When Adrienne Rich received the inaugural Ruth Lilly Poetry Prize in 1986, she had been associated with Poetry for over thirty-five years. First appearing in the January 1951 issue as Adrienne C. Rich, the poet had gone on to win the magazine’s Eunice Tietjens Memorial Prize and the Bess Hokin Prize. The Ruth Lilly Prize drew together three institutions with equally long connections to Poetry. The Newberry Library, where the award ceremony was held, had first served as the magazine’s home in 1954 and was again from 19862003. The Modern Poetry Association, formed in 1941 by longtime donors to replace the old guarantor system that Harriet Monroe devised, had financed Poetry’s publication and, with an initial gift from Ruth Lilly, helped establish the Prize. A subsequent gift from Lilly in 2003 transformed the Association into today’s Poetry Foundation. Also playing a part in the establishment of the award was the American Council for the Arts, an advocacy group that was later absorbed into Americans for the Arts. Worth $25,000 (today $100,000), the Ruth Lilly Prize far surpassed other awards in the support it offered poets. Rich gave the bulk of it to political causes and organizations she favored while keeping some to “buy some space and time to write.”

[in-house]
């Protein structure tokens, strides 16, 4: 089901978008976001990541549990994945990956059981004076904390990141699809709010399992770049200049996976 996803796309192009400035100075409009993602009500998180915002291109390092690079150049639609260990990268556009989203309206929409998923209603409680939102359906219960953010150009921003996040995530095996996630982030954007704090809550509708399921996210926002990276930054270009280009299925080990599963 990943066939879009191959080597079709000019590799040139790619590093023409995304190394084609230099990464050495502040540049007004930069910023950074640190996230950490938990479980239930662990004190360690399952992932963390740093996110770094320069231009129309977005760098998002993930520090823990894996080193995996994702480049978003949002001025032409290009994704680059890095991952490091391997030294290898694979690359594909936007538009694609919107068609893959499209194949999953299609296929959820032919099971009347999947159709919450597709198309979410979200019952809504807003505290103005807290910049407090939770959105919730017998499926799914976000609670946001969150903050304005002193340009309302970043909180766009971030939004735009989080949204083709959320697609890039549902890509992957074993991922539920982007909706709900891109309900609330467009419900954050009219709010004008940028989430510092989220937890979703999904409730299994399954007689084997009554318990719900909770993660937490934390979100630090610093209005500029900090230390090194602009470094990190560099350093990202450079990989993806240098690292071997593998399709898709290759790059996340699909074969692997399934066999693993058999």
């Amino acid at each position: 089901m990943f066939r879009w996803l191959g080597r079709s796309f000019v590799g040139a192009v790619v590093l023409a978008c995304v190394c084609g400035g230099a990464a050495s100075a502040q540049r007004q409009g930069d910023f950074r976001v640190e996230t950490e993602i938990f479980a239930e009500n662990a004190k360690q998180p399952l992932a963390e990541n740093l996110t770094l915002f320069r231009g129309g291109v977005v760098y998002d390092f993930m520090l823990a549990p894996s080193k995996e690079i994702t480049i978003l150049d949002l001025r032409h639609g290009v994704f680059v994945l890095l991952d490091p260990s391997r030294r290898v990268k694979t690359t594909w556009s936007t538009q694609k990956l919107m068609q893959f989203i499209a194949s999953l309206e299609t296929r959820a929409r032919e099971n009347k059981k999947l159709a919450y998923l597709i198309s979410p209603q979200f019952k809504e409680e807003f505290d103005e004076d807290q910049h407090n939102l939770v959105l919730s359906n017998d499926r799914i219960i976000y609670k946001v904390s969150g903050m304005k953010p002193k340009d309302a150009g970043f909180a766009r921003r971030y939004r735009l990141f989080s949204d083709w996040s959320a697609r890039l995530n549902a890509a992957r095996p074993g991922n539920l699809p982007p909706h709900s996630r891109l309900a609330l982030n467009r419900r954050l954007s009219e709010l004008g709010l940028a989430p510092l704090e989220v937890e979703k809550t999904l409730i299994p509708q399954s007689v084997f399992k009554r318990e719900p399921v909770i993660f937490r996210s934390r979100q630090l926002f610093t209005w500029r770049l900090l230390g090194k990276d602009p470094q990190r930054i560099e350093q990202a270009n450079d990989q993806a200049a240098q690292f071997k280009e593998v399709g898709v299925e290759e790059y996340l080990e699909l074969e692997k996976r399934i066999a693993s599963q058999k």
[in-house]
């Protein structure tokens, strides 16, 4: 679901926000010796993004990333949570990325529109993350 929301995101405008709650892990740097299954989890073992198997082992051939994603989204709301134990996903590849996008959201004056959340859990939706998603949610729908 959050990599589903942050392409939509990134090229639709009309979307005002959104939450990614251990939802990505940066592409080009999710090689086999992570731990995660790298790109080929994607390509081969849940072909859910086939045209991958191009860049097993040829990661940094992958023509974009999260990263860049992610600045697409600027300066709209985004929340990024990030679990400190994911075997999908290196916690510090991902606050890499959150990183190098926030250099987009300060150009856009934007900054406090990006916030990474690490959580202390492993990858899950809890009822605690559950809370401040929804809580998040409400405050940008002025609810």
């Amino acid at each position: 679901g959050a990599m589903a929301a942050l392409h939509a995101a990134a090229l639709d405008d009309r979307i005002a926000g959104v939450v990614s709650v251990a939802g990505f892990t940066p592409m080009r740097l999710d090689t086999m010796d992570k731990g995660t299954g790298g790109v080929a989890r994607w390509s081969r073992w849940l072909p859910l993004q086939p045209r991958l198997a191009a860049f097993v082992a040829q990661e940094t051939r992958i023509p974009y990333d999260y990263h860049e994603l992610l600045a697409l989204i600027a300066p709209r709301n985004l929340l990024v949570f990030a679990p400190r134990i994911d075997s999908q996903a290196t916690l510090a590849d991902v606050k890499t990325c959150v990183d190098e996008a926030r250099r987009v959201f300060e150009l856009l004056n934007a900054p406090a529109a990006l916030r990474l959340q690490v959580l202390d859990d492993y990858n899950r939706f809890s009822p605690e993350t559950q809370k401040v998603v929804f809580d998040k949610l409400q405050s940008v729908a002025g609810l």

Originally Published: July 2nd, 2012

Paul Durica is a graduate student at the University of Chicago and the founder of Pocket Guide to Hell Tours and Reenactments.

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